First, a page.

I pity the infidel. I pity the one who sins. That one who has no stand in the word of God. That one building a castle on sand.
I have mine built on solid Rock. No waters can swallow me. Whatever comes my way, I care less, for I am hidden in the lamb. Under His wings, I abide. Sometimes I was lost like the infidel is, but now I am found. I know in whom I have believed.
I pity the sinner. For his path is destruction. I pity the infidel defiling his matrimonial bed; I pity the petty sinner who risks losing eternity. I pity the homosexual ardent and persistent in their crooked ways. I pity the drunkard addicted to his glass—a prisoner to his liquor or the tobacco smoker to his pipe. Oh, how I feel sorry for the sorcerer and the prostitute out in the street tonight. Oh, how I pity you holding onto that habit that fetters you to the highway to hell.
Blessed am I, for I have washed my robes in the blood of the lamb. I in whom the Lord delights and calls me His. He knows me by name and has numbered all my hair. When He comes in the clouds, I shall meet him in the sky and rise to reign with Him eternally. Praise be His name.
I pity the unjust corrupt men of the government who take bribes all day, the pastors that elope with their flock’s wives, and deaconesses who wear a facade all day. I pity that sinner. I pity those who are depressed and drowning in loneliness and drugs. I am happy. I am comfortable. I am at peace and in need of nothing. Oh, how I pity the man with the slanderous tongue. For all these will not see the Father in that city four square. In that city that Christ has gone to prepare. In that city, beautiful and pristine, where no sin can be spotted. All these will not enter my home – the city of God. “For without are dogs, and sorcerers, and whoremongers, and murderers and idolaters and whosoever loves and makes a lie. Only he that overcomes shall inherit the earth, and I will be His God, and he shall be my son” —thus saith the Lord. “But the fearful and unbelieving infidel and the abominable and the murderers and whoremongers and sorcerers and idolaters and all liars shall have a part in that lake that burns with fire and brimstone, which is the second death.”
Wait a moment. This apparent confidence almost feels like a rant. Did I just say the fearful, the unbelieving, the infidel? These will not get to my home. How still can it be my home when I am not part of it? I honestly have loads of care. Deep down, I doubt his grace severally; my sin of unbelief is a great undoing. How still can it be my home? Hold on, one thing I forgot. Whosoever loves and makes a lie, a thing that is almost my daily cup of tea. Like, come on, who doesn’t? I lie about my location, my activity, my state, and this happens all the time. I am imperfect. And you like me too, having no place in the world pristine by own power. For being lukewarm, the revelator records that He will spew us out of His mouth. Because I have said in my heart, I am rich and increased with good and need nothing. Many times in our hearts have we affirmed this, yet we knew not that we are miserable and poor and blind and naked and undone.
I am a sinner. I am the infidel I so pity. In no way are my deeds right before God. In no power by myself have I the strength to resist evil except by the power of Christ. My heart is naturally inclined to wickedness.
Outside that city, in desolate darkness, I pity myself, for in it I am languishing in devastation for so great a loss, having lost access to that holy home by virtue of the fall. I am fallen and unclean, and no unclean thing can breathe the air. Looking around me, I see no hope, for in the folly of my heart, I saw myself perfect.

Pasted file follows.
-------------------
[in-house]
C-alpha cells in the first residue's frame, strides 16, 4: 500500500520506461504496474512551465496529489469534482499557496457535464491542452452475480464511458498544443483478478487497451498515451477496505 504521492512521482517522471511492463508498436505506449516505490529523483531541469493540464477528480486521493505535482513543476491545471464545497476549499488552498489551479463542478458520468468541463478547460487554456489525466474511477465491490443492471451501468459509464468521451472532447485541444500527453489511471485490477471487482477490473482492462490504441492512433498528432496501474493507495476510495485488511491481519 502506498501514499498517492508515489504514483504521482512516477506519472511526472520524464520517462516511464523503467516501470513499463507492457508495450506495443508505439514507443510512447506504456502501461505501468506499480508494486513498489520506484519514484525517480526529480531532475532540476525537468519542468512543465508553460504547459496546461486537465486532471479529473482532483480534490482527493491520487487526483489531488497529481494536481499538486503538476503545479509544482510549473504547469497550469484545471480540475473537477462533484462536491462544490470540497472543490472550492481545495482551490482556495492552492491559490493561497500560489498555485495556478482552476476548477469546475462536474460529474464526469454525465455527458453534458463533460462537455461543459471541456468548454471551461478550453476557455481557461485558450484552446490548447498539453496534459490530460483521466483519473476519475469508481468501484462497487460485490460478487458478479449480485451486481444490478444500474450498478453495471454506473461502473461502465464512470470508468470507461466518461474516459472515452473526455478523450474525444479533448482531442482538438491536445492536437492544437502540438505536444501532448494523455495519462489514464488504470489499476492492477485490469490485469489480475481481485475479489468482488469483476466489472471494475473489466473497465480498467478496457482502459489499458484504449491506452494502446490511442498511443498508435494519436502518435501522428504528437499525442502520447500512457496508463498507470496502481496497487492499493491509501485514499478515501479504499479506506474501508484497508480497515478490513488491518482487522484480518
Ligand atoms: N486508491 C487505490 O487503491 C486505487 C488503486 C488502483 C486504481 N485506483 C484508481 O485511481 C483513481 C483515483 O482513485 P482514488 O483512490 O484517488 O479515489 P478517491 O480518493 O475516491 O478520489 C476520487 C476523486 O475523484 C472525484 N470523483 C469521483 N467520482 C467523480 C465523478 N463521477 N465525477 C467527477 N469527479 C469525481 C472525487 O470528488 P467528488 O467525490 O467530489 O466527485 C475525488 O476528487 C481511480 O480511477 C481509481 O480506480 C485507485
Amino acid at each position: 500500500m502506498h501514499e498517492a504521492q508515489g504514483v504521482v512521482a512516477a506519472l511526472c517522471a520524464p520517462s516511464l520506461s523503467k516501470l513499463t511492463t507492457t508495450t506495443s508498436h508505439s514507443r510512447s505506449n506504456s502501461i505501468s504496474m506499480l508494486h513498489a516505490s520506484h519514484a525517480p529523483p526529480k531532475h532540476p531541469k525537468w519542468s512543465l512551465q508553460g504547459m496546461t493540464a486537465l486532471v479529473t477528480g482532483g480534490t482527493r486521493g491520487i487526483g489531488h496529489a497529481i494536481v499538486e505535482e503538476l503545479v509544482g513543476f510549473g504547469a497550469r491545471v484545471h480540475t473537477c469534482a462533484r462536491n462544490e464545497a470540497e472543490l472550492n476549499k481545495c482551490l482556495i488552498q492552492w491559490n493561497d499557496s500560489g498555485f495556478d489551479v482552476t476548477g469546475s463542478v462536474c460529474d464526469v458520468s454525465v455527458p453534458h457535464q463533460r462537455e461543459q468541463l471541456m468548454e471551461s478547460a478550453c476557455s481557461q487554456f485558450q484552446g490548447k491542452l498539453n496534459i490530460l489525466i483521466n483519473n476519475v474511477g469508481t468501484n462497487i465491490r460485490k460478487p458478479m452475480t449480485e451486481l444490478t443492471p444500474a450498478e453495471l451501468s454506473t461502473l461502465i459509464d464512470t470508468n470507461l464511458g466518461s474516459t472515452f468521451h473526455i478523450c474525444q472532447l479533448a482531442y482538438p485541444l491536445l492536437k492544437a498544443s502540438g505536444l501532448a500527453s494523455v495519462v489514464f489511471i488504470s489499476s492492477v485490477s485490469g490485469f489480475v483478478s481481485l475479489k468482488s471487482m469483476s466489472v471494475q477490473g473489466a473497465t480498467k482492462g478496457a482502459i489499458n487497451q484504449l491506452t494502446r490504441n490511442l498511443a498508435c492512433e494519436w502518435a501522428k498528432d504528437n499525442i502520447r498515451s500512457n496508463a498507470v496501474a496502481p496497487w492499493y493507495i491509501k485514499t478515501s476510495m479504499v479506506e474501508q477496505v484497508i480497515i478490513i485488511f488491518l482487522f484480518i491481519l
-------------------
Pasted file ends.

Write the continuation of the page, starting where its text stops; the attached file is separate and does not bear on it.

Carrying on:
A perfection that counts for nothing but filth, woe unto me for I am as a man dead. Dead, for in me, I see no hope of life. Where would I turn? To whom shall I look? Would I like the Psalmist, look to the hills? From whence would my help come?
Looking above, I see a glorious emblem, that mighty cross that stands upon Calvary. The lamb of God slain, standing upon Zion’s magnificent summit. Yonder I see my savior who bids me come, just as I am. Imperfect, wretched, and blind. Battered by the winds of life, He bids me go to Him. In my judgemental and self-righteous character, have I played an infidel to His law of love. Pitting the sinner in oblivion that I am he. Having wandered far from God, He beckons me. The savior nailed on the cross, with arms open wide, invites you like me to a banquet, His banquet. To count the cost, take up the cross and follow Him. That in a life meek and lowly, noble as His own, we may tread in His path, even unto glory. That by His blood and merit, His home may be ours too. His father may be ours also, and in His kingdom, we may find a place.
A price too dear the master paid for us. By His life and blood, He bought you. I know you didn’t ask Him to do it, but He did voluntarily out of infinite love. He has freed you from the chains and curse of sin. In the day we fell in the garden in days of old, all that was left for us was suffering and death under the oppressive hand of the evil one. But for love like has had none else who has ever and will ever live, the father gave His Son. The holy one, Commander in Chief of the heavenly hosts, exalted and beloved of heaven for an infidel such as you and I, that this wicked carnal heart should be saved and freed from the grasp of eternal damnation.
O soul lost in sin and infidelity to His law, to you I appeal this day. By His blood, choose life. No sin is too grave for Him to pardon, no stain too crimson for Him to make white, no man too much an infidel for the King to make whole. Stop wallowing in self-pity and covering it with vane self-righteousness. There is hope for a look at the man of Calvary.